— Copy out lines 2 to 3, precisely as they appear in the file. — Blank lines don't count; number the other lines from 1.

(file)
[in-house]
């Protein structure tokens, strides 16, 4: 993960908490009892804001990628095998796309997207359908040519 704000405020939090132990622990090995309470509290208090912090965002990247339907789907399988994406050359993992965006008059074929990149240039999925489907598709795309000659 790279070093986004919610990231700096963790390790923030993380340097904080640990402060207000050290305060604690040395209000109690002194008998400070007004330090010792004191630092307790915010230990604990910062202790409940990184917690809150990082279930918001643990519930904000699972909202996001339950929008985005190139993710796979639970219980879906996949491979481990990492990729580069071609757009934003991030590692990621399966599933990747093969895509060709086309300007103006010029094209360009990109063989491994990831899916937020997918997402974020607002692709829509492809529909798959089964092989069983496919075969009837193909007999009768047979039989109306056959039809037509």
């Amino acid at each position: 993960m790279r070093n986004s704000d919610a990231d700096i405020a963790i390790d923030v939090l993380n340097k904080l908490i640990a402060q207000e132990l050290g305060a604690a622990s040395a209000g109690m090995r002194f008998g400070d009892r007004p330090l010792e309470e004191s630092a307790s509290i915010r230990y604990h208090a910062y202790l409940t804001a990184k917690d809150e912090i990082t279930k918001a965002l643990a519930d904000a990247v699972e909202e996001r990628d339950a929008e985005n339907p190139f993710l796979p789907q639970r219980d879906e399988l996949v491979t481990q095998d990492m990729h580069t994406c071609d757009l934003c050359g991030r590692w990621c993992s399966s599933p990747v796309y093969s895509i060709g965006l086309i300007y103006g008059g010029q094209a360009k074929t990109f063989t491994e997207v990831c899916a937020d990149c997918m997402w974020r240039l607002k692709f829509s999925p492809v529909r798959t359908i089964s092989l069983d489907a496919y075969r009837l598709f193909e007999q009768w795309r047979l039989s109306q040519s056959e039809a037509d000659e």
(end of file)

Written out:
């Protein structure tokens, strides 16, 4: 993960908490009892804001990628095998796309997207359908040519 704000405020939090132990622990090995309470509290208090912090965002990247339907789907399988994406050359993992965006008059074929990149240039999925489907598709795309000659 790279070093986004919610990231700096963790390790923030993380340097904080640990402060207000050290305060604690040395209000109690002194008998400070007004330090010792004191630092307790915010230990604990910062202790409940990184917690809150990082279930918001643990519930904000699972909202996001339950929008985005190139993710796979639970219980879906996949491979481990990492990729580069071609757009934003991030590692990621399966599933990747093969895509060709086309300007103006010029094209360009990109063989491994990831899916937020997918997402974020607002692709829509492809529909798959089964092989069983496919075969009837193909007999009768047979039989109306056959039809037509």
């Amino acid at each position: 993960m790279r070093n986004s704000d919610a990231d700096i405020a963790i390790d923030v939090l993380n340097k904080l908490i640990a402060q207000e132990l050290g305060a604690a622990s040395a209000g109690m090995r002194f008998g400070d009892r007004p330090l010792e309470e004191s630092a307790s509290i915010r230990y604990h208090a910062y202790l409940t804001a990184k917690d809150e912090i990082t279930k918001a965002l643990a519930d904000a990247v699972e909202e996001r990628d339950a929008e985005n339907p190139f993710l796979p789907q639970r219980d879906e399988l996949v491979t481990q095998d990492m990729h580069t994406c071609d757009l934003c050359g991030r590692w990621c993992s399966s599933p990747v796309y093969s895509i060709g965006l086309i300007y103006g008059g010029q094209a360009k074929t990109f063989t491994e997207v990831c899916a937020d990149c997918m997402w974020r240039l607002k692709f829509s999925p492809v529909r798959t359908i089964s092989l069983d489907a496919y075969r009837l598709f193909e007999q009768w795309r047979l039989s109306q040519s056959e039809a037509d000659e």